I am counting down the days to December 20th, 2019 because on that day the ninth episode of Star Wars premiers. I am anxiously awaiting the release of The Rise of Skywalker because I want to see what is store for the sequel trilogy characters. Over the movies, books, and comic books I have really enjoyed the development of Poe, Rey, Finn, and Kylo Ren. It has been engaging to watch these characters grow. I am looking forward to the story arcs of each character reaching a conclusion in the final episode.
Likely a lot of the movie will focus on the interconnected story line of Rey and Kylo Ren, but the character I am most interested in is Finn. From The Force Awakens to The Last Jedi, Finn’s character grew in compelling ways. I cannot wait to see how that growth is fully developed in Episode IX. For those who seek to follow Jesus, Finn serves as an illustration and an example we can follow.
When the audience is first introduced to Finn he is a storm trooper serving the First Order, but he wants to run and escape. As a way out, he helps free Poe, a Resistance pilot. When Poe asks Finn why he is helping him escape, Finn responds, “because it is the right thing to do.” However, he then confesses it is because in order to run away he needs a pilot.
In the Star Wars universe the First Order is undeniably evil, and the Resistance represents all that is good. By helping the Resistance, Finn was doing a good thing. However, his motivations were wholly self-serving. That largely stays true throughout The Force Awakens. Finn does heroic actions, but his reasons for doing so stay selfish. Throughout The Last Jedi, this begins to change. The character grows and he moves from a man who thinks of himself first to a true hero. When given the choice between putting himself first and choosing a side, Finn chooses to be a good guy. He learns that heroes do the right thing because it is the right thing. Finn reaches that point at the end of The Last Jedi, so now I am excited to see how the character lives into the role of being a hero and doing what is right.
For those who are Christians, the character arc of Finn can give pause for self-reflection. 1 Thessalonians 5:14 states: “Make sure that nobody pays wrong for wrong but always strive to do what is good for each other and for everyone.” We often know what is good, and we often know what is right. The question that considering Finn should raise is why do we do the right thing?
If we are being honest, sometimes our reasons for striving to do good are not fully altruistic. Often, people are motivated to do good for the wrong reasons. One of the most common crooked motives is to be rewarded. This motive can play out in all kind of ways. For some people they see life as a cosmic scale, and they do good so they can earn the reward of heaven. Others seek a reward in prestige and image. They want to be viewed as a good person, and their motivation for doing good is to keep up appearances. Even if good is done the reason for doing so is selfish.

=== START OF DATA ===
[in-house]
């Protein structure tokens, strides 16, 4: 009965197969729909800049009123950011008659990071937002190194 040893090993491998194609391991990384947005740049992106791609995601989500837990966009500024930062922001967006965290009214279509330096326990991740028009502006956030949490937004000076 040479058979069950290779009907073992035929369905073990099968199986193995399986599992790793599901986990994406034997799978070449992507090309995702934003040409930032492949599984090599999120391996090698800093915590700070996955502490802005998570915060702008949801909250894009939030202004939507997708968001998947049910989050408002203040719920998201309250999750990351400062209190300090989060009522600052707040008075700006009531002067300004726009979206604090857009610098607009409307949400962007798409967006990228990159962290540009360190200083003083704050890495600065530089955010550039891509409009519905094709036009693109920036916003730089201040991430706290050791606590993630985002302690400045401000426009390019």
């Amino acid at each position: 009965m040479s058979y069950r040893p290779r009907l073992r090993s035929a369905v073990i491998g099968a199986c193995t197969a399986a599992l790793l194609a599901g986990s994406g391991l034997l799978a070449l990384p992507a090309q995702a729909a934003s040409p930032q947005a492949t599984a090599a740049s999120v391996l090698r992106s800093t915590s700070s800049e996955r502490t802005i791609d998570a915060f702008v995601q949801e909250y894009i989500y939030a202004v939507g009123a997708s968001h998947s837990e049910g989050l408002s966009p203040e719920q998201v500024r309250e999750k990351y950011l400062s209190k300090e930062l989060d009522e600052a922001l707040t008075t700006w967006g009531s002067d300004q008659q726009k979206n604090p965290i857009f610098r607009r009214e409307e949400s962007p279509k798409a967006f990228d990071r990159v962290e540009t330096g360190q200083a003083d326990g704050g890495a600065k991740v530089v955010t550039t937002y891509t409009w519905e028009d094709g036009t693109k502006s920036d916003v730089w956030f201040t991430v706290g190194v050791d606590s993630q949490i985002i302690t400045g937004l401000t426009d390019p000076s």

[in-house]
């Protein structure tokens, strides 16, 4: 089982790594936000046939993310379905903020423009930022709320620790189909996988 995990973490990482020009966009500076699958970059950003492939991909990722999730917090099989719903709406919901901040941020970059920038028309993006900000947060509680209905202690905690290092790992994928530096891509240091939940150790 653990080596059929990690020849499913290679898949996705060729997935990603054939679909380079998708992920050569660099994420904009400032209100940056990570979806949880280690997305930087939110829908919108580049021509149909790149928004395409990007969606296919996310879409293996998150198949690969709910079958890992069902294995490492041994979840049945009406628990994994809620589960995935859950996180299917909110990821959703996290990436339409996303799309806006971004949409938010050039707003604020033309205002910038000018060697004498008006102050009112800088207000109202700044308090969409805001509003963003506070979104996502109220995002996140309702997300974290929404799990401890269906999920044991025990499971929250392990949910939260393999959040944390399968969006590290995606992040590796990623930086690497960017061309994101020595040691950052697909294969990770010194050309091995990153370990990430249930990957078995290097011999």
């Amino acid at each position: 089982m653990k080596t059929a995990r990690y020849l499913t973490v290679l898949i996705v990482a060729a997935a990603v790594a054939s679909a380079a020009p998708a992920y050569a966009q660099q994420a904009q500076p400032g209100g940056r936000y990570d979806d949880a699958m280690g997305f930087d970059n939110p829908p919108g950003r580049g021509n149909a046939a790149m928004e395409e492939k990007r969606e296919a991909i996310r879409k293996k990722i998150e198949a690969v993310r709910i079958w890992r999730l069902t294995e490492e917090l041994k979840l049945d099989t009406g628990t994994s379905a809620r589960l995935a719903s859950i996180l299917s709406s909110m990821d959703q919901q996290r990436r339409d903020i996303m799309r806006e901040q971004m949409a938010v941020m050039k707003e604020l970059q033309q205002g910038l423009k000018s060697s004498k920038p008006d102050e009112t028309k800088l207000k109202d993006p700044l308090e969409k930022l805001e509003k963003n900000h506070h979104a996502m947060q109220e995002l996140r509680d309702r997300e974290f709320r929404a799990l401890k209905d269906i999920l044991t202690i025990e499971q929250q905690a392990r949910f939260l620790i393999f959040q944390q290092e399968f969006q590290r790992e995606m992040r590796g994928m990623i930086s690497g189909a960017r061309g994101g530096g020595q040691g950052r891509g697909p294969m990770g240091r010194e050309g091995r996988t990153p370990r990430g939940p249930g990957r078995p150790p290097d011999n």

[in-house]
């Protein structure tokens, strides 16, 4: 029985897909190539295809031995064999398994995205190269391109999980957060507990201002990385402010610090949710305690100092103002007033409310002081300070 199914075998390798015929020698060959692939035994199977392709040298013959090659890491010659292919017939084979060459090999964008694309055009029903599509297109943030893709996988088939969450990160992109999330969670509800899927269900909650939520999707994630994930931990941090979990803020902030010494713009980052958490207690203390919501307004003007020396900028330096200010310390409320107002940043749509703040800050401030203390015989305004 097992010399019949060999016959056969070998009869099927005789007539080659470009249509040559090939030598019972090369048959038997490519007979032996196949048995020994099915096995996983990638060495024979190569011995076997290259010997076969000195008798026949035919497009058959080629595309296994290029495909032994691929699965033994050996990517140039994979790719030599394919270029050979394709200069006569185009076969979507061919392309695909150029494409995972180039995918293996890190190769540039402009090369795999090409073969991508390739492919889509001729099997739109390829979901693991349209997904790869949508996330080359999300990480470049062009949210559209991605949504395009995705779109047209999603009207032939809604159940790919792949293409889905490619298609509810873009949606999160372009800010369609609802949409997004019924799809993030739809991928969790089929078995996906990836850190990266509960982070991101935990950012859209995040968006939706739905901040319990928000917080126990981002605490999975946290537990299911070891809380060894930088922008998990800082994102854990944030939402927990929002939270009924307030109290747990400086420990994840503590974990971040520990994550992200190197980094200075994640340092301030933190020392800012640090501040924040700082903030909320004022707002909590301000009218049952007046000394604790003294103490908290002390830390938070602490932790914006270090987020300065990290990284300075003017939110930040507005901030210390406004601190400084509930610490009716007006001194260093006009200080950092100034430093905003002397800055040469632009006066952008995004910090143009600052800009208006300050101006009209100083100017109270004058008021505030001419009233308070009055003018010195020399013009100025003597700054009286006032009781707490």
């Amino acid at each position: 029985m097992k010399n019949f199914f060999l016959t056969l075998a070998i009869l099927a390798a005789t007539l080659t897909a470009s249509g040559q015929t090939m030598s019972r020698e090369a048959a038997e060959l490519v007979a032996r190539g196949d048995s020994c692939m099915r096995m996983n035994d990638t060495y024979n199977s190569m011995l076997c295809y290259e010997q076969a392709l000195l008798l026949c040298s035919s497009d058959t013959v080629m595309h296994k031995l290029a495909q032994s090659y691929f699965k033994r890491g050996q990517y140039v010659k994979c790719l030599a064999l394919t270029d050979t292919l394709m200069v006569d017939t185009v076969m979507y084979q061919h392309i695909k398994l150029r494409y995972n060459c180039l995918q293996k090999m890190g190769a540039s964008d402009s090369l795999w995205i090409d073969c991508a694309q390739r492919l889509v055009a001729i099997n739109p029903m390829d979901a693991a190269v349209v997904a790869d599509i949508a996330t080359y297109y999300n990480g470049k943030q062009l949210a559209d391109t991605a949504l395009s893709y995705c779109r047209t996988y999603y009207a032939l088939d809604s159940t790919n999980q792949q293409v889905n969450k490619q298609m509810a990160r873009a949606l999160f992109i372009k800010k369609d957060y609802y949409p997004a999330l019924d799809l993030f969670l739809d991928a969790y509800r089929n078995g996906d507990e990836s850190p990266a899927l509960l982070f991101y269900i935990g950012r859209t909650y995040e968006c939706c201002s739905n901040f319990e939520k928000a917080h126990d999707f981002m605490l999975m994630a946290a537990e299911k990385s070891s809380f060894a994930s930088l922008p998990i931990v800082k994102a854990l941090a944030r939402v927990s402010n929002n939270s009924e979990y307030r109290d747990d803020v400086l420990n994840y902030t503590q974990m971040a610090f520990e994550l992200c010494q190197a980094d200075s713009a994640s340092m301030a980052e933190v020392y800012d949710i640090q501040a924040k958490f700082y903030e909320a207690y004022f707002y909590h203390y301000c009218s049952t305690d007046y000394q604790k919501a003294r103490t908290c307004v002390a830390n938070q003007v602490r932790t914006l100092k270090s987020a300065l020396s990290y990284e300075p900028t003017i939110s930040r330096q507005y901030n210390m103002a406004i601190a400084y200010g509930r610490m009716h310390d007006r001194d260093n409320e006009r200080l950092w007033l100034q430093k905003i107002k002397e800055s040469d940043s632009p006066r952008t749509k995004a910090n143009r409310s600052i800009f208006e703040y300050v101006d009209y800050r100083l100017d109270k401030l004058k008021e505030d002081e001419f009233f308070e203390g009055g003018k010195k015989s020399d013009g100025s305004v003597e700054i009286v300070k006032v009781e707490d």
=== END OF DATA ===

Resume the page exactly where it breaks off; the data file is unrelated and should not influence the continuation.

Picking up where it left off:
A sense of duty is also a crooked motive that is another wrong motive that can be found among Christians for doing the right thing. We seek to do good for each other and everyone because we feel that we are supposed to. We go through the actions, but our primary motivation is to cross off an item on a to-do-list. This motivation treats doing good as little more than a chore.
In Philippians, Paul urged to have the mindset of Jesus, and that mindset is one that does the right thing because it is the right thing. With this mindset the reason why we do good is because it is good. The desire to honor God by doing what is right becomes an intrinsic part of our heart and soul. Like Finn, all who seek to be like Jesus need to make a journey where our motivations change. We are all flawed people, and inevitably our motivations to do good are darkened by self-serving impulses. Finn moved from coward to hero, and in the same way we move from imperfect to perfect. We do this by daily seeking to become more like Jesus. We do this by daily taking steps to put others first above ourselves and to have compassion on those who are different from us. The more we move to have the mindset of Jesus, the more likely we are to do the right thing because it is the right thing.
This December, Finn’s story will reach a conclusion. If his story arc continues to track in the same direction, then he will continue to grow into a hero. For the Christ follower, our journey to be like Jesus is one that last a lifetime. There will days with setbacks but there will also be days where we get a glimpse of what it means to love others the way God loves them. Christian perfection is a steady journey where we learn to embrace the light and do good for each other and everyone because it is good.